Some still unclear on Freeman-Murdah's legal responsibility in failure to report

BY BETH BRATSOS | MAY 10, 2012 6:30 AM

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During the second day of a trial involving the alleged failure of a mandatory reporter to fulfill her duties in a sexual-abuse case, several testimonies attested as to whether or not Susan Freeman-Murdah legally should have reported the accusation.

Freeman-Murdah, the director of the Broadway Neighborhood Center, was informed by a teacher with the center's Headstart program of an alleged sexual abuse by another teacher. The alleged incident was reported by the mother whose child was in the program.

Freeman-Murdah was charged Feb. 1 after failing to report the alleged incident to the Department of Human Services within the required 24 hour period.

Amy Howell, a child-protection worker at the Department of Human Services, said she believed a mandatory reporter is required to report an incident when there is an allegation of some sort of abuse.

"My review is that if you have a concern or an allegation … that would be something to report," she said.

But both 6th District Judge Stephen Gerard and defense attorney Leon Spies said allegations from a concerned parent may not necessitate a report to Human Services because the law states a mandatory reporter should report the incident if he or she reasonably believes abuse occurred.

Part of Howell's testimony was unable to be heard by the court due to her request to abide by Human Services policies regarding disclosure of details involving a specific child sexual-abuse case.

She later confirmed a mandatory reporter does not need to provide proof or validate that abuse had occurred, because that is the responsibility of Human Services and law enforcement officials.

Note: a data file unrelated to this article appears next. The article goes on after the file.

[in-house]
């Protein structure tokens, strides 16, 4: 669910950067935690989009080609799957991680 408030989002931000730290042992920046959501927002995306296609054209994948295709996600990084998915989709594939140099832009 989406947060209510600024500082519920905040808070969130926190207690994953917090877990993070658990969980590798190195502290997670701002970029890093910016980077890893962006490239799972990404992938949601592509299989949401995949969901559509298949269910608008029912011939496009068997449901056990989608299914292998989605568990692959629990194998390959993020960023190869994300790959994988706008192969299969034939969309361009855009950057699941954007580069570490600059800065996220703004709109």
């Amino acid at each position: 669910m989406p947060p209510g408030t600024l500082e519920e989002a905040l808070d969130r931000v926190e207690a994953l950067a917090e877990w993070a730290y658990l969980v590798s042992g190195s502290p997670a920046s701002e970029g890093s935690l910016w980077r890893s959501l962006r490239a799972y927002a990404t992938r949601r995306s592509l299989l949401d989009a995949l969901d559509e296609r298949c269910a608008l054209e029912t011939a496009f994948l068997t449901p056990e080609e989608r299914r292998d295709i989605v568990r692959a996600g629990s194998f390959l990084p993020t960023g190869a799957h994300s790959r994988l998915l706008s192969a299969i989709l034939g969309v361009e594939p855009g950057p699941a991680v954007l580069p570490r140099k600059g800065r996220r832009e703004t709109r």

Heidi Brown, who inspects childcare centers through Human Services and worked with Howell throughout the investigation of the case, said she checked Broadway Center's mandatory reporting policies and procedures during one of her inspections of the center.

"I found they were very thorough, detailed and available to staff," she said.

According to Iowa law, mandatory reporters must make a report within 24 hours "if they reasonably believe child abuse had occurred," she said. The policy is required to give details about indicators of child abuse, she said.

During Iowa City police Detective Kevin Bailey's investigation of the case, he met with Colleen Varney, an assistant teacher in the Headstart program who was accused of the alleged sexual abuse. Bailey reportedly told Freeman-Murdah he did not find sufficient reason to believe Varney had sexually abused the child.

Spies asked Bailey why he didn't tell Freeman-Murdah his plans to charge her with failure to report in January following the officer's meeting with Varney earlier in the month.

"I have to maintain a rapport," said Bailey, and he said he was still in the process of interrogating Freeman-Murdah's staff.

Spies then pointed out a comment Bailey made to a county attorney about his decision to charge Freeman-Murdah, expressing concern it might create a press nightmare and that she is well-known by the black community.

"Yes," Bailey told Spies. "But that was a small snippet of our conversation."

Bailey later admitted his comment was insensitive, and he regretted saying it. During direct examination, he had said he and Freeman-Murdah had a good professional relationship and knew each other for years.

Bailey later said his decision to charge Freeman-Murdah was not out of personal dislike for her or her work in the Broadway Center community.

The trial continues today where the court is expected to hear from the final defense witnesses, including Freeman-Murdah's testimony on her own character. The jury is expected to return with a verdict today or Friday.

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